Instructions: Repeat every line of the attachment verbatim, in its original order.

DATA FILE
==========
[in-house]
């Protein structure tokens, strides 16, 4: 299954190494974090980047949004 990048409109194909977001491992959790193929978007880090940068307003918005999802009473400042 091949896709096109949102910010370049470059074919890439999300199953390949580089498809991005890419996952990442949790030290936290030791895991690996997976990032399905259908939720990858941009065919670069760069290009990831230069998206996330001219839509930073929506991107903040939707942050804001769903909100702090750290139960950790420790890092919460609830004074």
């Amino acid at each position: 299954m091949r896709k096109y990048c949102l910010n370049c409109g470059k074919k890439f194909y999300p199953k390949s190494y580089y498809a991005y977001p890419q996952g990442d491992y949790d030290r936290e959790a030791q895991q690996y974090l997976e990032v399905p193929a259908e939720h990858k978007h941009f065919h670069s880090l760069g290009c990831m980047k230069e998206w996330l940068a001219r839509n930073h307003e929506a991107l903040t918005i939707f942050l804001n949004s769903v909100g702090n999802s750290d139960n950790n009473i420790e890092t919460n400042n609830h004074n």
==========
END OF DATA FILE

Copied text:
[in-house]
């Protein structure tokens, strides 16, 4: 299954190494974090980047949004 990048409109194909977001491992959790193929978007880090940068307003918005999802009473400042 091949896709096109949102910010370049470059074919890439999300199953390949580089498809991005890419996952990442949790030290936290030791895991690996997976990032399905259908939720990858941009065919670069760069290009990831230069998206996330001219839509930073929506991107903040939707942050804001769903909100702090750290139960950790420790890092919460609830004074």
């Amino acid at each position: 299954m091949r896709k096109y990048c949102l910010n370049c409109g470059k074919k890439f194909y999300p199953k390949s190494y580089y498809a991005y977001p890419q996952g990442d491992y949790d030290r936290e959790a030791q895991q690996y974090l997976e990032v399905p193929a259908e939720h990858k978007h941009f065919h670069s880090l760069g290009c990831m980047k230069e998206w996330l940068a001219r839509n930073h307003e929506a991107l903040t918005i939707f942050l804001n949004s769903v909100g702090n999802s750290d139960n950790n009473i420790e890092t919460n400042n609830h004074n």